Intellectual property can be a crucial business tool, however, not everyone thinks hard enough about protecting their big ideas. In 2001, plumber Brad McCarthy got stuck on a remote beach in Cape York in north Queensland and spent about 6 hours getting his car out with a hand winch. He knew there has to be an improved way. In response, he invented Maxtrax, a light-weight vehicle-recovery device for bogged off-roaders.
After designing the Reviews For Inventhelp, he attended a Queensland Government business seminar, where the advisers stressed getting patent protection before his idea was publicised. “One of the primary things we did was speak to a patent attorney to see how you could protect the concept,” says McCarthy, who launched Maxtrax in 2005. It is now purchased in about 30 countries worldwide. McCarthy has patents in key markets like Australia, Europe as well as the US, and the business also has a trademark on the distinctive original “safety orange” hue it ways to use its moulded product. Unlike McCarthy, however, many inventors and businesses with a good idea cruel their likelihood of success from day one.
Their big mistake? Ignoring patents or some other intellectual property protection before they spruik their idea to investors, people or even friends. It could be a costly error. Bradley Postma, principal at patent and trademark attorney firm Cullens, says small and medium enterprises (SMEs), specifically, often neglect safeguarding their IP or think it will likely be expensive. “The majority of protectable IP goes unprotected,” he says.
Europe could be a particular trap for exporters because, unlike some other major markets, it does not have a grace period allowing for public disclosure of your invention without affecting the validity of a subsequent patent application. That opens the way for the idea or product to be copied. “In Australia and the United States that can be done something regarding it, provided you’re inside a one-year window – in Europe you can’t, it’s far too late,” Postma says. “In that case, businesses have shot themselves in the foot; they’ve forfeited their rights and everyone can copy [their idea].” Postma observes that company owners often think their idea is just too very easy to warrant a patent. “However, if it’s successful and straightforward, it will probably be copied and you should get advice.”
Unitary patents on way – Margot Fröhlinger is principal director of unitary patent, European and international legal affairs at the Munich-based European Patent Office (EPO), which oversees about 160,000 patent applications per year. She recently completed a road trip warning Australian businesses that poor patent and IP safeguards could derail their European market opportunities. Companies have to innovate – and protect their inventions. “You have to have the protection of your IP and, specifically, patent protection to get a great return on your own investment,” she says.
Many international businesses have baulked at exporting to Europe as a result of Product Ideas across multiple jurisdictions that can lead to potentially high costs and marginal protection. However, the EPO is promoting a whole new unitary patent system that promises to be a game changer. This makes it easy to get protection in as much as 26 participating European Union member states with all the submission of the single request to the EPO.
A November 2017 EPO study, Patents, Trade and FDI in the European Union, suggests better harmonisation of Europe’s patent system provides the possibility to increase trade and foreign direct investment in high-tech sectors, delivering annual gains of €14.6 billion ($A22.8 billion) in trade and €1.8 billion (A$2.81 billion) in foreign direct investment.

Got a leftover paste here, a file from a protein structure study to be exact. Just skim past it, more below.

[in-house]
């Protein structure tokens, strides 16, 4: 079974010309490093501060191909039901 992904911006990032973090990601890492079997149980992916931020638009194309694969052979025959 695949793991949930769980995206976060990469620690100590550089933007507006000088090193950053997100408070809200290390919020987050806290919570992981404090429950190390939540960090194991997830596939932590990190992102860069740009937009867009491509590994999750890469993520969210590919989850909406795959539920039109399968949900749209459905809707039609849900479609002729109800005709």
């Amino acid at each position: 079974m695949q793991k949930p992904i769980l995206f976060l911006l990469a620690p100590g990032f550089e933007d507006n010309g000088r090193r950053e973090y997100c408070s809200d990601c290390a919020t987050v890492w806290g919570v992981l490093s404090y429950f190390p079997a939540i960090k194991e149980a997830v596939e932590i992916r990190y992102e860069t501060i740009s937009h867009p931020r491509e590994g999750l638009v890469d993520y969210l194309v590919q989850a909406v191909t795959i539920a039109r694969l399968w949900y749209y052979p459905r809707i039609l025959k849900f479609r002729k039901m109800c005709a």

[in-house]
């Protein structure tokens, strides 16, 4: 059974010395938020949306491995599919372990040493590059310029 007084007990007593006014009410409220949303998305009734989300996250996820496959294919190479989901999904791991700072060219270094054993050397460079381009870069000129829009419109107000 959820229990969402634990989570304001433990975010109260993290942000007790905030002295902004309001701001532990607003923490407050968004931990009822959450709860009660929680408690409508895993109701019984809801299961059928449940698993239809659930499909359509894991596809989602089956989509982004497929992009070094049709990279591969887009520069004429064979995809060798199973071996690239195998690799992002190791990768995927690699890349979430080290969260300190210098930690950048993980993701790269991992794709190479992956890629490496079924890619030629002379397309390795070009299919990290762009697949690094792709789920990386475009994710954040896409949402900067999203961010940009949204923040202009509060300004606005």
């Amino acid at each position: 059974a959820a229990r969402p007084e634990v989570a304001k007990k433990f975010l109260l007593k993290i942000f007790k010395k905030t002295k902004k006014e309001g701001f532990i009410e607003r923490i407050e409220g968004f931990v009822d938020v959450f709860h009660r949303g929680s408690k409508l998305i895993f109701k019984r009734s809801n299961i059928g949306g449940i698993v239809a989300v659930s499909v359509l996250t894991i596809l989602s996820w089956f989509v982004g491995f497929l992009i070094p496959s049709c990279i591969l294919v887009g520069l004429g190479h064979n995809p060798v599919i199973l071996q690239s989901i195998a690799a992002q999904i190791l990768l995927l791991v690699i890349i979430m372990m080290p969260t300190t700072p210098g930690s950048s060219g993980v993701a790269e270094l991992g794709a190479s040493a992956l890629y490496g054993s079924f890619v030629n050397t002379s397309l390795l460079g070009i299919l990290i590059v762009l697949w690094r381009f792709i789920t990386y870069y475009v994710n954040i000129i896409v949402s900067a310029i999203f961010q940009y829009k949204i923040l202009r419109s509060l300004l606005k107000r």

Fröhlinger believes Australian businesses across all sectors have opportunities to expand to the European market, which boasts greater than 500 million people, high gross domestic product and robust consumer demand. “It’s very important for Australian businesses to comprehend that you will find a big change ahead in Europe. I’m not talking only about patents,” Fröhlinger says. “It’s extremely important with an integrated IP portfolio considering patents and trademarks and (covering) design. When they don’t have (IP) people in-house they should attempt to get strategic business advice.”
The price of intangible assets – This call to action for Australian businesses may come as the Global Innovation Index 2017 reports on countries’ IP receipts being a amount of total trade. Basically, the measure indicates how a country has been doing on the IP front. While Australia scores well when it comes to inputs into research and development, the united states (5.1 per cent), Japan (4.7 per cent) and Finland (2.9 per cent) easily outperform Australia (.3 percent) on IP royalties.
The message? As a general rule, Australian companies are certainly not great at converting research into value and treat IP nearly as an administrative function. The exceptions are health tech leaders, like medical device company Cochlear and sleep-disorder business ResMed, which understand the importance of intangible assets including brand and data use, and wksgqs their businesses around it.
In a knowledge-based economy, Invention Ideas has developed into a crucial business tool and governing it is no longer only a matter of organising trademarks and patents. Intangible assets are rapidly increasingly important than tangible assets and require appropriate consideration.
An overview of Australia’s top listed companies, released by Glasshouse Advisory in September 2017, endorses this kind of sentiment. It reveals that 38 % from the companies’ value (in regards to a$550 billion) will not be included on their own balance sheets; this means that that investors are operating without insights into a significant proportion of the corporate asset base.